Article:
To determine the extent that high glucose levels affect NO production, another group of healthy rats (n = 6) was injected intravenously with a bolus of 0.6 mL of 40% D-glucose solution (“acute hyperglycemia”). The glucose solution was then continuously infused (1.0–2.5 mL/h) to achieve the desired blood glucose level for a minimum of 3 hours before the recording of NO profiles. To match the diabetic rats, these acute hyperglycemia rats were divided into three groups based on their blood glucose level. 
Statistics
Nitric oxide and ERG values for all groups were compared using one-way ANOVA (α = 0.05) with the Holm-Sidak post hoc test. Significance is achieved in the Holm-Sidak test if the adjusted P value is less than the critical value. Correlation between NO values and blood glucose was analyzed with the Pearson product-moment correlation coefficient (α = 0.05). To simplify the statistical analysis of the average profiles, the data from the standard profiles were averaged into bins. The outer retina bin included 100% to 60% depth, the inner retina bin included 57.5% to 0%, and the vitreous humor bin included −2.5% to −50%. All averages are presented as mean ± SEM and all error bars in figures represent SEM. 
Results
The average weekly weight and blood glucose values for the diabetic rats over the 3-week period are shown in the Table. All diabetic rats lost weight over the duration of the study and exhibited polyuria. All diabetic animals had elevated (>250 mg/dL) blood glucose at 1 week post STZ and maintained elevated levels until the end of the study. Blood glucose levels for every animal in all experimental groups were monitored during the NO measurement experiments to ensure that surgical procedures did not induce any unintended changes in blood glucose. No significant alterations in blood glucose were observed due to any experimental procedure (other than acute glucose infusion). 
Table.
 
Blood Glucose and BW of Diabetic Rats Over 3 Weeks
Table.
 
Blood Glucose and BW of Diabetic Rats Over 3 Weeks
Blood Glucose, mg/dL Weight, g
Pre-STZ 1 wk 2 wk 3 wk Pre-STZ 1 wk 2 wk 3 wk
Mild DR 132 ± 5 381 ± 30 384 ± 25 344 ± 13 364 ± 19 339 ± 16 315 ± 15 305 ± 13
Moderate DR 145 ± 3 412 ± 32 384 ± 28 447 ± 18 347 ± 18 292 ± 16 262 ± 15 250 ± 18
Severe DR 129 ± 11 389 ± 35 460 ± 31 541 ± 13 328 ± 27 271 ± 25 246 ± 24 242 ± 22
Intraretinal NO Concentration
The average NO profiles for the diabetic rats recorded at 3 weeks post STZ injection can be seen in Figure 1A and the average acute hyperglycemia profiles in Figure 1B. The average control profiles showed higher levels of NO in the region of the photoreceptors than in the inner retina and vitreous humor and are consistent with previous NO profiles recorded from healthy rat retinas.16 The diabetic profiles were different from controls and the differences varied depending on the severity of diabetes. The mild diabetic profiles showed an increase in NO in all areas of the retina compared with the control profiles, particularly in the photoreceptor region. The moderate diabetic profiles were similar to controls. Severe diabetic profiles showed a significant reduction in NO compared with controls. Furthermore, severe diabetic profiles were similar to the L-NAME–treated profiles, suggesting that NO production in the severe diabetic rats was possibly impaired. None of the average acute hyperglycemic profiles showed any differences from controls (Fig. 1B).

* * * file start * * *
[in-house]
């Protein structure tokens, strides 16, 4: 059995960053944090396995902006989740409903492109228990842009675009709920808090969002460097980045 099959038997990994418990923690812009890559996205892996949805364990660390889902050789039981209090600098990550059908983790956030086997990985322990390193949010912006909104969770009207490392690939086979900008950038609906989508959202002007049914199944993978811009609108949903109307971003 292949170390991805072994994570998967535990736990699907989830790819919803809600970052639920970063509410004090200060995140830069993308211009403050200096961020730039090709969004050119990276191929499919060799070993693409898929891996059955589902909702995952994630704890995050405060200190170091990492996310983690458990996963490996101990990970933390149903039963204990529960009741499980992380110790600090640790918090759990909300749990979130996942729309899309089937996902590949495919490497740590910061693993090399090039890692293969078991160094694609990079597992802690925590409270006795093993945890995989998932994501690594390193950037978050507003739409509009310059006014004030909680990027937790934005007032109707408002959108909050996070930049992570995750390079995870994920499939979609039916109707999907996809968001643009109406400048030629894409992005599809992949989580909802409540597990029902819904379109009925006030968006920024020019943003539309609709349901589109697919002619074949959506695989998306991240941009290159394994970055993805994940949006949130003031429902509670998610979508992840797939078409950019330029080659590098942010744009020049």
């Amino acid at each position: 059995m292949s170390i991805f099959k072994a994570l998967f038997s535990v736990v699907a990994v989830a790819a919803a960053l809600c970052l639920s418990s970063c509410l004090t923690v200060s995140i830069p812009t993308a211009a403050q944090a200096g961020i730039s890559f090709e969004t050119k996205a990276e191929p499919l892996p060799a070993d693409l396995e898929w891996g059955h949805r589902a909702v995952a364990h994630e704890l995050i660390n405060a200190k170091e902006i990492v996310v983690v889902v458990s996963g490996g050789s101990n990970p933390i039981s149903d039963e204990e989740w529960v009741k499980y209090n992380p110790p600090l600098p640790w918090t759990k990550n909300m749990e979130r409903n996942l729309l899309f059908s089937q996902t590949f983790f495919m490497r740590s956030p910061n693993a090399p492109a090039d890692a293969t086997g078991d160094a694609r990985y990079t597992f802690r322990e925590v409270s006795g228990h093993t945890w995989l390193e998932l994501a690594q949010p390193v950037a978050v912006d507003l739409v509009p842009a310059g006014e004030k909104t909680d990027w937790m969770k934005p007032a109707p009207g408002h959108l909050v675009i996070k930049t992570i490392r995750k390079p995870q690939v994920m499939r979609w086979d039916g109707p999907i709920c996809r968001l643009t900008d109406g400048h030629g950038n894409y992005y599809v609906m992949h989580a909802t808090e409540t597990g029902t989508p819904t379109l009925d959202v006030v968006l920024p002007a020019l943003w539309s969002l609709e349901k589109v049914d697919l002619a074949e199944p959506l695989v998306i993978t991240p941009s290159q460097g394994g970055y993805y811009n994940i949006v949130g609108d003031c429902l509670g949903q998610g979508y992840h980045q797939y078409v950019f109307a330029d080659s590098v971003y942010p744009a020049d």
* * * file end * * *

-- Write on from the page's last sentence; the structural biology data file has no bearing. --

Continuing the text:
Figure 1
 
Average NO profiles for diabetic rats at 3 weeks post STZ injection and for acute hyperglycemia rats: 100% retinal depth corresponds to the RPE boundary, 0% to the retinal surface, and negative values to the vitreous humor. (A) Average NO profiles for mild DR, moderate DR, severe DR, control, and L-NAME groups. (B) Average profiles for mild acute hyperglycemia, moderate acute hyperglycemia, severe acute hyperglycemia, and control rats.
Figure 1
 
Average NO profiles for diabetic rats at 3 weeks post STZ injection and for acute hyperglycemia rats: 100% retinal depth corresponds to the RPE boundary, 0% to the retinal surface, and negative values to the vitreous humor. (A) Average NO profiles for mild DR, moderate DR, severe DR, control, and L-NAME groups. (B) Average profiles for mild acute hyperglycemia, moderate acute hyperglycemia, severe acute hyperglycemia, and control rats.
For purposes of statistical comparison, values from the NO profiles were grouped into bins to detect any spatial differences in the profiles between groups. The outer retina bin (100%–60% depth; Fig. 2A) for control had an average NO concentration of 2.12 ± 0.17 μM. The average NO concentration in the outer retina of mild diabetic rats was significantly higher than controls by 73% (3.65 ± 0.30 μM; P = 7 × 10−6, critical level = 0.01). The outer retina NO concentration was significantly lower in severe diabetic rats with NO at 41% of control (0.86 ± 0.12 μM; P = 4 × 10−4, critical level = 0.01) and in L-NAME–treated eyes with NO at 38% of control (0.81 ± 0.16 μM; P = 3 × 10−3, critical value = 0.01). There was no difference between controls and moderate diabetic rats nor any of the acute hyperglycemia groups. 
Figure 2